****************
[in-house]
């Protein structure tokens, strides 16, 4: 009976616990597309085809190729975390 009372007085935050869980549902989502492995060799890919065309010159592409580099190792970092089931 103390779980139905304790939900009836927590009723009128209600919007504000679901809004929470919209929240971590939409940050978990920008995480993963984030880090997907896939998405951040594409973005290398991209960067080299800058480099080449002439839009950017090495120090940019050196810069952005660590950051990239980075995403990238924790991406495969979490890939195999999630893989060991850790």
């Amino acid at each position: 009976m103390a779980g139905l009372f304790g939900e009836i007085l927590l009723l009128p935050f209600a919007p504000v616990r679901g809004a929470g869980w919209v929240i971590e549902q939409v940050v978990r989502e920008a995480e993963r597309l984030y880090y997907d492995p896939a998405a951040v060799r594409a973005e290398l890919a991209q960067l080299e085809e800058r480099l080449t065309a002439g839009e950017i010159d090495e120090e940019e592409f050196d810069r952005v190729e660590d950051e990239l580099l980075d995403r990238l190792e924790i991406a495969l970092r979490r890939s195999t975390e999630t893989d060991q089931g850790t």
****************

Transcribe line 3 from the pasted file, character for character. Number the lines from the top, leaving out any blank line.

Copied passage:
């Amino acid at each position: 009976m103390a779980g139905l009372f304790g939900e009836i007085l927590l009723l009128p935050f209600a919007p504000v616990r679901g809004a929470g869980w919209v929240i971590e549902q939409v940050v978990r989502e920008a995480e993963r597309l984030y880090y997907d492995p896939a998405a951040v060799r594409a973005e290398l890919a991209q960067l080299e085809e800058r480099l080449t065309a002439g839009e950017i010159d090495e120090e940019e592409f050196d810069r952005v190729e660590d950051e990239l580099l980075d995403r990238l190792e924790i991406a495969l970092r979490r890939s195999t975390e999630t893989d060991q089931g850790t």